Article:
Part 2: All around
For the second article dedicated to urban sports, we’re going to head into the crowd. Among the thick of the throngs and lines, you’ll find an incredible source of inspiration.
If the sports fields and finish lines are filled to the brim with specialized professional photographers who are manned with the latest cameras and lenses dedicated to sports photography, there are still places where you can find a spot and where you won’t have to cope with aggressive competitors.
Because in fact, you won’t have any competition to fight at all! If you’re used to moving through urban environments and if your photographic instincts don’t lend themselves naturally to sports journalism, it will be a lot more enjoyable to think of the event as a lambda gathering.
From this starting point, the event will become much more open to your amateur perspective and lots of scenes will be open to you.
Before you get started, you’ll want to take stock of the equipment at your disposal. There are several essential factors you’ll need to consider:
– Authorizations: in a number of cases, private spaces limit the entry of people carrying camera equipment that is too bulky. I can assure you that getting turned away at the entrance to an event when you can already feel the effervescence and when you’ve already bought the ticket, you feel like you did as a pathetic teenager who couldn’t talk his way into the discotheque.
– The masses: this criteria is also to be taken account of within the area you’re scoping out, and it’s essential to be able to move around easily while you enjoy plenty of technical liberty for your shots.
If you should end up in a situation where security personnel or the crowd keep you from following your every desire, I would recommend that you arm yourself with a compact camera with a fixed lens like a Fuji X100. Because it is not at all bulky and it has a vintage look you’ll be able to move around unnoticed while still using a high-quality piece of equipment.
If you want more freedom in creating your shots and a simpler time with your equipment, a wide range camera with a 24-70 and/or 70/200 zoom will be just the ticket.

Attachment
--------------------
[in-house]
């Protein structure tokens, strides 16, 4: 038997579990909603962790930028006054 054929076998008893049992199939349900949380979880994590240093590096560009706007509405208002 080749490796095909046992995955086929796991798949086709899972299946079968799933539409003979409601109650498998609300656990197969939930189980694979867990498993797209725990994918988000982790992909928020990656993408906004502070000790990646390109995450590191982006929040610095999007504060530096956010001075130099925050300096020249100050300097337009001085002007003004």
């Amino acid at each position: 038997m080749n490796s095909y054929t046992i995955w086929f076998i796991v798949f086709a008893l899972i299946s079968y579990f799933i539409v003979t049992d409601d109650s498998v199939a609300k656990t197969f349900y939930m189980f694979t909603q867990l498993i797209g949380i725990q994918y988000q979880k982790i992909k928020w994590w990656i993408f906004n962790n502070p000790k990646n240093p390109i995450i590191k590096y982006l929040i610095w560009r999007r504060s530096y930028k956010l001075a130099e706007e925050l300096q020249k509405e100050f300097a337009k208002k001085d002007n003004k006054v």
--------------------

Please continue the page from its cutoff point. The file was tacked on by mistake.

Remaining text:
If your budget allows, the combination of these pieces will give you total liberty, even if a poorly chosen backpack might at some point put a halt to your movements.
Once you’ve got your equipment, you’ll need to tend equally to the scouting phase. You can never give yourself too much time to get the best shots. In my eyes it’s indispensable to look around the event space and its surroundings over several long minutes so you can find the best vantage for long-distance shots. To get a feel for the ambiance in the air, it is better to conduct these observations with your hands bare. So then you’ll be less tempted to go right for the visor, and instead you’ll take the time to discover the particular characteristics of the place or those that are inherent in the sport concerned. A little reserve is essential just like for any report because immersing yourself in a universe that’s unfamiliar can lead you to focus on actions that have little sports or aesthetic appeal.
In the exact same spirit as the previous notion, a fresh eye will be your best tool throughout the first minutes of the shoot. The innocence of your perspective on the events going on around you will push you to uncover scenes that are often full of emotion, but your judgment will also keep from becoming too taxed by the general energy of the spectacle.
The series presented here was done during the arrival stage at the 100th Tour de France in 2013. Every year, the historic center of Paris is totally paralyzed by the racers passing by, but there’s also an enormous crowd that comes to see this popular event. You’ll see Parisians, tourists, and cycling enthusiasts who meet in this magical scene, so often bathed in the bright light of the season.